Music was played by the tri-service band in the Quadrangle of Windsor Castle before the arrival of the coffin. The pieces played were ‘I Vow to Thee My Country’, ‘Supreme Sacrifice’, ‘Jerusalem’, ‘Isle of Beauty’, and ‘Nimrord’.
The Duke of Edinburgh’s funeral procession then set off with the coffin followed by senior royals led by the Prince of Wales and Princess Royal.
Every minute of the procession, which lasted eight minutes, a gun was fired by the King’s Troop Royal Horse Artillery from the East Lawn of Windsor Castle.
Members of the royal family already at St George’s Chapel watched from the Galilee Porch entrance and bowed their heads as the procession passed.
What happened at the funeral?
The service began at 3pm with a national minute’s silence.
A round fired by the King’s Troop Royal Horse Artillery signalled the start of the national one-minute silence, and another booming volley marked its end.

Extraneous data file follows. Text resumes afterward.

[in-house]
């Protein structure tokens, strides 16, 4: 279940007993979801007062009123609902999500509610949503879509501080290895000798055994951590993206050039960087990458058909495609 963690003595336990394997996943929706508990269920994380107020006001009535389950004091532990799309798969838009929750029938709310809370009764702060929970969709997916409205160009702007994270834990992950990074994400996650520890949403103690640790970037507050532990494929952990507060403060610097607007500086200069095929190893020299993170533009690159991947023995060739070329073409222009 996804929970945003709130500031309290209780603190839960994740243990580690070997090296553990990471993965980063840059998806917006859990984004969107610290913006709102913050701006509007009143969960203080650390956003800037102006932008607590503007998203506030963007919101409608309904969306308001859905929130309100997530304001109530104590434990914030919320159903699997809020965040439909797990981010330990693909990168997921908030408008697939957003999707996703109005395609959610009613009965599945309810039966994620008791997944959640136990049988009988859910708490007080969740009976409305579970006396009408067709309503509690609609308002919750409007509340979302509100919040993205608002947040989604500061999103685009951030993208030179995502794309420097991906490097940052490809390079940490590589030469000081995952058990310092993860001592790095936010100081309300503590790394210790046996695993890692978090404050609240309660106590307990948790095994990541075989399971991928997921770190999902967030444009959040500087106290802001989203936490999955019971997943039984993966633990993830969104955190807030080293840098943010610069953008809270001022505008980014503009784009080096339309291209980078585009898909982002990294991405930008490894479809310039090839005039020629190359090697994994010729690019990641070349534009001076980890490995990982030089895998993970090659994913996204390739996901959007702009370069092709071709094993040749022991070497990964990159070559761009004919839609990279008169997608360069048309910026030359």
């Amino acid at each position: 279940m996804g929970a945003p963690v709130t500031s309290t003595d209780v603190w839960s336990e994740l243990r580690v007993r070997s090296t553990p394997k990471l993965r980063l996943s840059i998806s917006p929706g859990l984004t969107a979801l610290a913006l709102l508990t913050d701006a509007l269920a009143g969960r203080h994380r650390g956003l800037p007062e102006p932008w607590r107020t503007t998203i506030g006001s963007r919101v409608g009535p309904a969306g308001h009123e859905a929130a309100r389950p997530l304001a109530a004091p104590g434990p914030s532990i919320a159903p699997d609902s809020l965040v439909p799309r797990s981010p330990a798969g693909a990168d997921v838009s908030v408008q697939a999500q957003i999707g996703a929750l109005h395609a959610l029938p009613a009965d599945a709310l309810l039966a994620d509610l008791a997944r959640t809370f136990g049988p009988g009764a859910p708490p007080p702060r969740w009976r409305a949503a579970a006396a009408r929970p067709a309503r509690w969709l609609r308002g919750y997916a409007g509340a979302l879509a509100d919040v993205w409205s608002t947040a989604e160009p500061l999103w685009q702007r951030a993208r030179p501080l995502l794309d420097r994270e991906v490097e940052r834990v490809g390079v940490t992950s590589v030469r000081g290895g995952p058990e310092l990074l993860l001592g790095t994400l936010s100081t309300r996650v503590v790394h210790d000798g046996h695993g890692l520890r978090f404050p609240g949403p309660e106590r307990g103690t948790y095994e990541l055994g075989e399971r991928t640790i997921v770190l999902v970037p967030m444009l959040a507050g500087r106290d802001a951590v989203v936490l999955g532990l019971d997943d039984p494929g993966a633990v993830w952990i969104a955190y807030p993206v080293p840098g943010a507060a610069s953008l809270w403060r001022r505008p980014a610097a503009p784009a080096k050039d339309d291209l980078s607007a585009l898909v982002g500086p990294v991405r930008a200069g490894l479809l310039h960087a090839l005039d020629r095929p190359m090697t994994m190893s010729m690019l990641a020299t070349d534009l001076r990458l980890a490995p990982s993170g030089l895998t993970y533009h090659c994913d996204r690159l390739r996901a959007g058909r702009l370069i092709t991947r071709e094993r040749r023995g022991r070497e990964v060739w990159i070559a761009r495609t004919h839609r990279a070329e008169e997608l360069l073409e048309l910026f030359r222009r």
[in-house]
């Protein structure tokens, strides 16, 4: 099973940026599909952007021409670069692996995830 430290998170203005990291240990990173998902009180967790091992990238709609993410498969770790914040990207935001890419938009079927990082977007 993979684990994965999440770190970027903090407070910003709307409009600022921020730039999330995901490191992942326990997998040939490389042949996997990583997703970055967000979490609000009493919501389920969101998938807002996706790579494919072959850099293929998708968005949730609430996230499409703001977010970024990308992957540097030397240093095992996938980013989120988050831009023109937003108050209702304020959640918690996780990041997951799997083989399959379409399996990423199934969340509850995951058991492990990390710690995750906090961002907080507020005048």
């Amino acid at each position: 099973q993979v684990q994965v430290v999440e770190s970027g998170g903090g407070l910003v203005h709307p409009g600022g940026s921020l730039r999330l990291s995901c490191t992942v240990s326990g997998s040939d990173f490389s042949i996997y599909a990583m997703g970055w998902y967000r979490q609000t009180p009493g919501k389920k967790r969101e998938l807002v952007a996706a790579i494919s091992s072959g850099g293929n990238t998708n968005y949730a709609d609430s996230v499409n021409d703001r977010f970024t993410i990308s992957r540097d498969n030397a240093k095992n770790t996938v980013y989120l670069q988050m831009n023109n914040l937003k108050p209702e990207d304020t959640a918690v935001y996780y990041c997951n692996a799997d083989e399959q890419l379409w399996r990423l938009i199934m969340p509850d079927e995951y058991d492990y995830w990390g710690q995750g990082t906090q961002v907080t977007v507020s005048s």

A topless protester ran in front of a crowd near Windsor Castle following the minute’s silence for the Duke of Edinburgh.
The woman ran onto the road shouting “save the planet” after the crowd began clapping following the silence, jumping onto a statue of Queen Victoria before police officers removed her from the scene.
Philip’s “unwavering loyalty” to the Queen and “courage, fortitude and faith” was hailed at his funeral. No sermon was delivered during the ceremonial royal service, in keeping with Philip’s wishes.
His love of the sea and long association with the Royal Navy permeated the Order of Service, with music chosen by the duke including the hymn ‘Eternal Father, Strong To Save’ – traditionally associated with seafarers and the maritime armed services.
Songs were performed by a choir of just three choristers and one soprano, with the congregation forbidden from singing.
David Conner, the Dean of Windsor, in the Bidding paid tribute to Philip’s “kindness, humour and humanity.” He said: “We are here today in St George’s Chapel to commit into the hands of God the soul of his servant Prince Philip, Duke of Edinburgh.